Among writer-director Woody Allen's better late-period works, 2016's frivolously fun Cafe Society serves as a frothy, amusingly slight period piece with a top-tier cast, particularly with Blake Lively on hand to deliver Allen's crackling dialogue with dry wit and sharp, precise timing in the role of Veronica Hayes, a lovely divorcée. Even when Allen's style can favor overbearing exposition and laden character dynamics, the exceptional ensemble is so dependably good that it's hard to resist the romp's fine delights.

While Blake Lively is strictly stuck in supporting mode, the ever-charming actress makes the most of every little moment, providing a wealth of charismatic appeal to this two-dimensional part and allowing us to see her fortes as a continuously-developing movie star. While Cafe Society may not be remembered for Lively's turn, she's bustling with the sly sophistication that we expect from her best work.

Stream Cafe Society on Amazon Prime.
Buy/Rent Cafe Society on Amazon.

Blake Lively in The Rhythm Section

(Image credit: Paramount Pictures)

The Rhythm Section (Paramount+)

As an action movie, The Rhythm Section is unfortunately a disappointment. It's burdened by a messy, convoluted story that often saps the inherent down-and-dirty fun of its pulpy premise, preventing it from reaching the thrilling back-to-basics energy that it strives for, or from discovering the right balance of engaging entertainment weighted by a real-world conscious. You could say that, yes, the movie never finds its rhythm — particularly as it follows a fairly one-note tone. Yet, for all its overly grim, heavy-handed faults, Blake Lively's commendably committed work outshines The Rhythm Section's monotonous execution.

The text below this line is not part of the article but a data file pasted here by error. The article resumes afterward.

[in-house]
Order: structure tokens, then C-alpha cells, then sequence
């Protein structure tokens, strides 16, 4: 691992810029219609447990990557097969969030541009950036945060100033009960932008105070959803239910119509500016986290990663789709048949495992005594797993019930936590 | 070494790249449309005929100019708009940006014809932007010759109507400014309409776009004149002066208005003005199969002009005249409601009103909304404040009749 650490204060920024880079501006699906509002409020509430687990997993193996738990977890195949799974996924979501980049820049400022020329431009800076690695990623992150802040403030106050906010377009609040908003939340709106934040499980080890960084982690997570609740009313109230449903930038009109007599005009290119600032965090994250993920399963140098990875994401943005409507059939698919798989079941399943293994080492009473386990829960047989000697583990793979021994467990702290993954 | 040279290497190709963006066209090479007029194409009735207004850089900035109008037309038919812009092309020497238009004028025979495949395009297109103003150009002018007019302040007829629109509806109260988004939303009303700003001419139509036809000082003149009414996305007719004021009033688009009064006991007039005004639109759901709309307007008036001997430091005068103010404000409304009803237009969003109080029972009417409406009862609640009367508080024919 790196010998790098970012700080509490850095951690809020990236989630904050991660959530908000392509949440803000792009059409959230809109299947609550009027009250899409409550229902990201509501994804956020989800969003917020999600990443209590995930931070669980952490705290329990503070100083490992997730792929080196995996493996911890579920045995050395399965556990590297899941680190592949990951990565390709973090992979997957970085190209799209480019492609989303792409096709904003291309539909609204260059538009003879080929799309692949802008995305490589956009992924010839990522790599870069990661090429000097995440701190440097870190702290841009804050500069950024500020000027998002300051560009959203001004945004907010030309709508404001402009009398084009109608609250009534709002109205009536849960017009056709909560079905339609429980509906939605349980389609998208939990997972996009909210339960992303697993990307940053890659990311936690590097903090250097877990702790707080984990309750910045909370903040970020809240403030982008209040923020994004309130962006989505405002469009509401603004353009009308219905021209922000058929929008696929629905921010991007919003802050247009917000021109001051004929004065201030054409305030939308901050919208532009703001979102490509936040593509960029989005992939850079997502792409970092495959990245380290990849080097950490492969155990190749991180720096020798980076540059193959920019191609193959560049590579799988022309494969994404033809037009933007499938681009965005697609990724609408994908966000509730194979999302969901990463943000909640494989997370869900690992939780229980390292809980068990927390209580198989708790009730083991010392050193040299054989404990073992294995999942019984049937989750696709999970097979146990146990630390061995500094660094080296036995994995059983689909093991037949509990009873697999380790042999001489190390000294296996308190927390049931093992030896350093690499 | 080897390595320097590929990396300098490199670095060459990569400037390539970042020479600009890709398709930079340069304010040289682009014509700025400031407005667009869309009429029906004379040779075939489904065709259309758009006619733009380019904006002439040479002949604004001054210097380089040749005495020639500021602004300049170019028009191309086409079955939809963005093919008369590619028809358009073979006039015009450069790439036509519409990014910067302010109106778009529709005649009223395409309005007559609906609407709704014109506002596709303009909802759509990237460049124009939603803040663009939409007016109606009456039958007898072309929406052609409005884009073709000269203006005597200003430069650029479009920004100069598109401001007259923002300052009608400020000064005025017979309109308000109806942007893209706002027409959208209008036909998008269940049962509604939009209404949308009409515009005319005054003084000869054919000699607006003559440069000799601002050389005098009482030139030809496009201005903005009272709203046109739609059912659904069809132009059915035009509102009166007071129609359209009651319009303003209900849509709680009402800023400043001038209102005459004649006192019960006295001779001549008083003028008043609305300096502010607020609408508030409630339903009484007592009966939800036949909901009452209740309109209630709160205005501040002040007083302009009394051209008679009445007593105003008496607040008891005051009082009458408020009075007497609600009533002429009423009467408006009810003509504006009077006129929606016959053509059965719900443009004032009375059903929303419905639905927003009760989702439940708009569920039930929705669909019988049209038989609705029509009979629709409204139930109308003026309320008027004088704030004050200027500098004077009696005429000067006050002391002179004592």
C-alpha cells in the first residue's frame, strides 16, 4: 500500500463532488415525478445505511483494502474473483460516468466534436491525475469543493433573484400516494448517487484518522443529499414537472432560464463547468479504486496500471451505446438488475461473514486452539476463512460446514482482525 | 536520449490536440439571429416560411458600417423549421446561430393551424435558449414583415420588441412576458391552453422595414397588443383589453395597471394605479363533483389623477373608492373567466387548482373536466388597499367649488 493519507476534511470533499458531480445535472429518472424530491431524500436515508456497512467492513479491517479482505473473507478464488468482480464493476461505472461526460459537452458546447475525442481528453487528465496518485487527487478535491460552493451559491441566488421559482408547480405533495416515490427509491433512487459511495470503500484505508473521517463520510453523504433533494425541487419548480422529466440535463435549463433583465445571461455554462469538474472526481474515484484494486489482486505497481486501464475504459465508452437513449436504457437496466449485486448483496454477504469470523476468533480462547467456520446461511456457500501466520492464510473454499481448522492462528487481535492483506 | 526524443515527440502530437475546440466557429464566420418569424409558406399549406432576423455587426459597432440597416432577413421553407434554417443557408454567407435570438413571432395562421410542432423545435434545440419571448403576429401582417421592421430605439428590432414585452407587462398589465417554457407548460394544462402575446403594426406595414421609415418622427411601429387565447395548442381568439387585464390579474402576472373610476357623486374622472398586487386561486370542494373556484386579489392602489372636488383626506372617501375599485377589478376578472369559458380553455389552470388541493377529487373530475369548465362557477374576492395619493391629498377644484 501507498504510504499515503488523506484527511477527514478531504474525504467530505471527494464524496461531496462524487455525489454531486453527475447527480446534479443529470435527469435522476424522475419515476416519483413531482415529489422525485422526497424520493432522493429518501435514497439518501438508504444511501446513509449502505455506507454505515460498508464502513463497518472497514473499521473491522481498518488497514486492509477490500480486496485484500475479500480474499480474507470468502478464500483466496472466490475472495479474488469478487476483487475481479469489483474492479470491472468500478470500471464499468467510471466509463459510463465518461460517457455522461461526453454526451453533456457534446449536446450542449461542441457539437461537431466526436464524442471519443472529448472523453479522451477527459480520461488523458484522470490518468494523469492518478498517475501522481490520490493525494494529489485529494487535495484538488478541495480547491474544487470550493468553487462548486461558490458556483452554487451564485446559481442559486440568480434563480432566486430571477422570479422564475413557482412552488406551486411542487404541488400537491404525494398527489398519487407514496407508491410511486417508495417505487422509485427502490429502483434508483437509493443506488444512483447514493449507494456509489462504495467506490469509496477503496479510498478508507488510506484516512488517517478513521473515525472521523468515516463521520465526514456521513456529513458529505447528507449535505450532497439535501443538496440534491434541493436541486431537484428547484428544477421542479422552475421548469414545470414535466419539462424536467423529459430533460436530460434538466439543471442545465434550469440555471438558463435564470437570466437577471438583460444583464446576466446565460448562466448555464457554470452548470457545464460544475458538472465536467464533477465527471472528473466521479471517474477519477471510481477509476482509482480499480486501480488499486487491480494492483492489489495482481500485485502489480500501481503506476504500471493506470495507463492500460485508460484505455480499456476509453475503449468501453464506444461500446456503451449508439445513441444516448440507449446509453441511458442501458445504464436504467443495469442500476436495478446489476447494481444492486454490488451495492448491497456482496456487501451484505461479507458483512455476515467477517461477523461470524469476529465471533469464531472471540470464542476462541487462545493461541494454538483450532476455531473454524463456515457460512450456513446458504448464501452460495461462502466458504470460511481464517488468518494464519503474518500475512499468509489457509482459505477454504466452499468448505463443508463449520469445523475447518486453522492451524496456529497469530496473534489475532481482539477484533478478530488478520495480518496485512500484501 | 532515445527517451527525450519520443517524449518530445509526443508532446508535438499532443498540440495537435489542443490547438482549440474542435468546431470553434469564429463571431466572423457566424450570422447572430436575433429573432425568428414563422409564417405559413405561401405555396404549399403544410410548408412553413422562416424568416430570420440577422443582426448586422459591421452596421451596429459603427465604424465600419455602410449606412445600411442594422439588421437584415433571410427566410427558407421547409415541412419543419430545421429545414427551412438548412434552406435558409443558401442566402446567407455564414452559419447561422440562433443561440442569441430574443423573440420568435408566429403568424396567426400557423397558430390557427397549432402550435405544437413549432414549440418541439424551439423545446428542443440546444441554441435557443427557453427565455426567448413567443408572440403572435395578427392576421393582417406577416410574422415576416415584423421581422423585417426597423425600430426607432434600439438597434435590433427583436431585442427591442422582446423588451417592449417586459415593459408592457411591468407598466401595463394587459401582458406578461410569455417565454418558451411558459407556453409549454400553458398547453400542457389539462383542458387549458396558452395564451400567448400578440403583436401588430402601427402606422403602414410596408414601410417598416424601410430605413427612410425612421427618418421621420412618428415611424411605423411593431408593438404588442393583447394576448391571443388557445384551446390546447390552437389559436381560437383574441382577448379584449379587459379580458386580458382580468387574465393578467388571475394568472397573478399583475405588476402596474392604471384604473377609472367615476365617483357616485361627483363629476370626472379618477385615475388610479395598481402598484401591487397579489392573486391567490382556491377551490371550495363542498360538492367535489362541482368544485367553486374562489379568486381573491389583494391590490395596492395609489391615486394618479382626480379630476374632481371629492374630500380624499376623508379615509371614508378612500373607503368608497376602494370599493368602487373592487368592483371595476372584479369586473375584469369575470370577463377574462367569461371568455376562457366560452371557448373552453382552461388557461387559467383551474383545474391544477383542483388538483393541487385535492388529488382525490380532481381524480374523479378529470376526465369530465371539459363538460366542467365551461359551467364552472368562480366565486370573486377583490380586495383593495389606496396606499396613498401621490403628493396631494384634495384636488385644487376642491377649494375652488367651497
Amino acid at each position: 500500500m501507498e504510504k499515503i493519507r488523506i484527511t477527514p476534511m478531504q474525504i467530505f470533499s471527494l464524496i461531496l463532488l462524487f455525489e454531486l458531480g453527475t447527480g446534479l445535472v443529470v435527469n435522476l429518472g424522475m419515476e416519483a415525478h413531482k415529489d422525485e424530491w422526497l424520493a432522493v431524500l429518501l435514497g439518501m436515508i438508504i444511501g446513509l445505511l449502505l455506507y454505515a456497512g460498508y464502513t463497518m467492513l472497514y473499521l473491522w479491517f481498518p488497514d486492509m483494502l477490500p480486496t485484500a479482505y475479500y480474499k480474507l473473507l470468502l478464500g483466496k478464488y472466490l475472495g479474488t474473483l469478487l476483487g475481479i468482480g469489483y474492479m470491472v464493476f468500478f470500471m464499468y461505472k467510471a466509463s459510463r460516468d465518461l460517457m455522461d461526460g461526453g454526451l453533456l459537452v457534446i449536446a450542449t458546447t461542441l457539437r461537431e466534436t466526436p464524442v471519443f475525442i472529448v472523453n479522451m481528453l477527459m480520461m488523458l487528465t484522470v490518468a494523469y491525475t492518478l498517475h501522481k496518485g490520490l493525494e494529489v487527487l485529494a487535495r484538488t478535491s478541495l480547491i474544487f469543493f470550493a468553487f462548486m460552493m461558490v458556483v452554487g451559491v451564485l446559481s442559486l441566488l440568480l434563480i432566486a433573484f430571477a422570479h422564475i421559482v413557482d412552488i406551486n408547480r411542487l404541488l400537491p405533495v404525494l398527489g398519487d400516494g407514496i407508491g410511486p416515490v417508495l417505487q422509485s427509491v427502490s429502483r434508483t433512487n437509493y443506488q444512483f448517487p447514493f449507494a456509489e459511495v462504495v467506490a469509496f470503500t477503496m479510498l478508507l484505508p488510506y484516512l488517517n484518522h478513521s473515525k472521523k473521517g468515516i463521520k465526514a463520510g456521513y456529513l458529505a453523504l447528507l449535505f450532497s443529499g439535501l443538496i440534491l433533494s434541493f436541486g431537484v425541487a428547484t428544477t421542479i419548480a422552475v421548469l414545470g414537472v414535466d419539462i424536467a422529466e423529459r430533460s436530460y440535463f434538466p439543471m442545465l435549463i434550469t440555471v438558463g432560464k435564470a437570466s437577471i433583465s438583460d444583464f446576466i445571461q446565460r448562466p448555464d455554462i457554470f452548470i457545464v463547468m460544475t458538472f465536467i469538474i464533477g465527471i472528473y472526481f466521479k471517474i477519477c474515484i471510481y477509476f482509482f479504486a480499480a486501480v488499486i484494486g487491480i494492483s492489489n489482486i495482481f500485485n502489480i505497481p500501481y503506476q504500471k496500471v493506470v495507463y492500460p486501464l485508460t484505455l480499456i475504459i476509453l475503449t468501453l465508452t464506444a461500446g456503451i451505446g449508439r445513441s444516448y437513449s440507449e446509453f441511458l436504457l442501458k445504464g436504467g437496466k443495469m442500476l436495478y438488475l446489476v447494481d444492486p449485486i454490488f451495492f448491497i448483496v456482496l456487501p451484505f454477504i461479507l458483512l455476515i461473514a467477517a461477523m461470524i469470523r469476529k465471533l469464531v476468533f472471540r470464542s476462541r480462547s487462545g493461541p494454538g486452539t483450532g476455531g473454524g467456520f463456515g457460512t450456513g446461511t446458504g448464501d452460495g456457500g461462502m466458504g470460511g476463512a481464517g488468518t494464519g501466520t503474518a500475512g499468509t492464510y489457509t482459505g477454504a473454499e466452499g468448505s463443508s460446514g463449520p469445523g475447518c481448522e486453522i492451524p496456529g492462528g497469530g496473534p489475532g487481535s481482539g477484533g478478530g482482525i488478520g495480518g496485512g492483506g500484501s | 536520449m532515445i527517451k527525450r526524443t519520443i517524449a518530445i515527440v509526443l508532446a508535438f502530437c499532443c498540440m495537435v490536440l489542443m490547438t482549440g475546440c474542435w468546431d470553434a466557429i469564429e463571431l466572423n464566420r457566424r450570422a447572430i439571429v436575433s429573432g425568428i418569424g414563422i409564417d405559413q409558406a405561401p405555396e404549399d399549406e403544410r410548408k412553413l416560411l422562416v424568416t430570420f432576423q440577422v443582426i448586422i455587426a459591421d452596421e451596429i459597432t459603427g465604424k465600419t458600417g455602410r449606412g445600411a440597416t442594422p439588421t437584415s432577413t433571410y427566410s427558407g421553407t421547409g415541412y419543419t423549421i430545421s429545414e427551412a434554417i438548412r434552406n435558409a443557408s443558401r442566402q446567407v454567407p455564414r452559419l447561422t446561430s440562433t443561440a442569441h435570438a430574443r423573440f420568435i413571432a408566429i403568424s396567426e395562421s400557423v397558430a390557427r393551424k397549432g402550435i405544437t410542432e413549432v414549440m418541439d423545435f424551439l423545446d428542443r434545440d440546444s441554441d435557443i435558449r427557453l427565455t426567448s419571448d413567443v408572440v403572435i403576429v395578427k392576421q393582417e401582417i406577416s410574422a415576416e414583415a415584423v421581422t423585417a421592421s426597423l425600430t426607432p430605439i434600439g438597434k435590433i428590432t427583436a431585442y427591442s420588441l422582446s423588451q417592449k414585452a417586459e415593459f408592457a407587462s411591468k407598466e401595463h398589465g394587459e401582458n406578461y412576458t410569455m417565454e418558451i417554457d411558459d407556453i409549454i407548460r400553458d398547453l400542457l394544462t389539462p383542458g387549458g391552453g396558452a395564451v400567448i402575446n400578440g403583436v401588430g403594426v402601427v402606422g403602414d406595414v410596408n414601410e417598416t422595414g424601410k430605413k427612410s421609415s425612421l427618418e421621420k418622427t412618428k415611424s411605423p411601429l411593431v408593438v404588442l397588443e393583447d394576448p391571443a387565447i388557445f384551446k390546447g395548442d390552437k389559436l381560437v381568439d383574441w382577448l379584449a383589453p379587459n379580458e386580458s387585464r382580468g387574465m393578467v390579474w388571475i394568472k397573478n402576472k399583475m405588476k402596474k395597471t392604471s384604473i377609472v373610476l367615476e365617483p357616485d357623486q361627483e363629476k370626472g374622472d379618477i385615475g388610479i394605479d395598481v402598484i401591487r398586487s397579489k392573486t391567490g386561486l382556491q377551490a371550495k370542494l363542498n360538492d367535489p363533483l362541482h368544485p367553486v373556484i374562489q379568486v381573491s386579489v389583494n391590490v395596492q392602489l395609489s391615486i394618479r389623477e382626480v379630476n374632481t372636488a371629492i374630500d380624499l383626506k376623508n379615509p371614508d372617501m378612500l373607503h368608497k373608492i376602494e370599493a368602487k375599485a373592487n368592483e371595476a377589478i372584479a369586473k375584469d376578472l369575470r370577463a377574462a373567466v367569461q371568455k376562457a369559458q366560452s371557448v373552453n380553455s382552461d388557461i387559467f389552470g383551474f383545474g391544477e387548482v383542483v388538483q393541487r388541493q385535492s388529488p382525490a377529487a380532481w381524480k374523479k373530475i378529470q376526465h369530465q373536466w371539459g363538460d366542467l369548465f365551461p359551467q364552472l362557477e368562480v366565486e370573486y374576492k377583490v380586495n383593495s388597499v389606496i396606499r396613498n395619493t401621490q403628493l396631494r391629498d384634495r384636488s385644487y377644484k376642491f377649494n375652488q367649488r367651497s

As Stephanie Patrick, a grieving vigilante who wants revenge against those who orchestrated a plane crash that killed her family, Blake Lively is given one of her most brutally challenging and demanding roles. Not only does the expanding actress hold her own as a striking screen presence, but Lively demonstrates a conviction, agility, and ruthlessness as an action star that's promising to discover. While The Rhythm Section isn't the action film showcase that she deserves, Lively proves that she warrants her own Bourne-style series — should the opportunity ever present itself again. 

Stream The Rhythm Section on Paramount+. (It's also on Hulu and Epix.)
Buy/Rent The Rhythm Section on Amazon.

Blake Lively in Gossip Girl

(Image credit: The CW)

Gossip Girl (HBO Max)

Is Gossip Girl a good show? I suppose it depends on who you ask. Whether you enjoy The CW series as a stylish commentary on a fashionable, high-strung group of elite teens-turned-20-somethings or you look at it as comfortable junk food with good looking actors and more-than-a-few wacky twists along the way, the long-running series was a silly, sexy, withstanding favorite for the developing network; it helped establish their young brand before they fostered Riverdale fandoms and their cavalcade of DC shows. But the show's legacy came from turning Blake Lively into a household name, proving that she was the real deal and ready to prove it. 

Whether or not Blake Lively did her best work as the captivating Serena van der Woodsen in this popular late '00s teen drama series can be debated among the show's passionate — if often self-aware — supporters. What is clear, though, is that Gossip Girl did certify Lively as a star, helping her find her stride.